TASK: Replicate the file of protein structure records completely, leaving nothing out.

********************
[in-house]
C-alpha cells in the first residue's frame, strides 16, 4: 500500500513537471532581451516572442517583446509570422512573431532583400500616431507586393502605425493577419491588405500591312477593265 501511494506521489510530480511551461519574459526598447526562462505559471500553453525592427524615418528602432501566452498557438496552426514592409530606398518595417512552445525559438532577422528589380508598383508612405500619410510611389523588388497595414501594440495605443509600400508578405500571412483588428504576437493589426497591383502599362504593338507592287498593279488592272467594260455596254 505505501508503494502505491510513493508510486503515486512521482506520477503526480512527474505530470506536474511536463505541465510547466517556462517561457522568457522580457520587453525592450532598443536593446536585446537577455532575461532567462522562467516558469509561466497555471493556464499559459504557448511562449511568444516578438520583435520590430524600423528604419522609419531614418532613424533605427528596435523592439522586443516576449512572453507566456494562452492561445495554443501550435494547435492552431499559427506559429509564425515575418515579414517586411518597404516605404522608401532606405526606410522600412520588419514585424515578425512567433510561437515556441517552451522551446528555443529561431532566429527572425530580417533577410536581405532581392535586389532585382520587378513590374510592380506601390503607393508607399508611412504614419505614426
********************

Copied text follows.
[in-house]
C-alpha cells in the first residue's frame, strides 16, 4: 500500500513537471532581451516572442517583446509570422512573431532583400500616431507586393502605425493577419491588405500591312477593265 501511494506521489510530480511551461519574459526598447526562462505559471500553453525592427524615418528602432501566452498557438496552426514592409530606398518595417512552445525559438532577422528589380508598383508612405500619410510611389523588388497595414501594440495605443509600400508578405500571412483588428504576437493589426497591383502599362504593338507592287498593279488592272467594260455596254 505505501508503494502505491510513493508510486503515486512521482506520477503526480512527474505530470506536474511536463505541465510547466517556462517561457522568457522580457520587453525592450532598443536593446536585446537577455532575461532567462522562467516558469509561466497555471493556464499559459504557448511562449511568444516578438520583435520590430524600423528604419522609419531614418532613424533605427528596435523592439522586443516576449512572453507566456494562452492561445495554443501550435494547435492552431499559427506559429509564425515575418515579414517586411518597404516605404522608401532606405526606410522600412520588419514585424515578425512567433510561437515556441517552451522551446528555443529561431532566429527572425530580417533577410536581405532581392535586389532585382520587378513590374510592380506601390503607393508607399508611412504614419505614426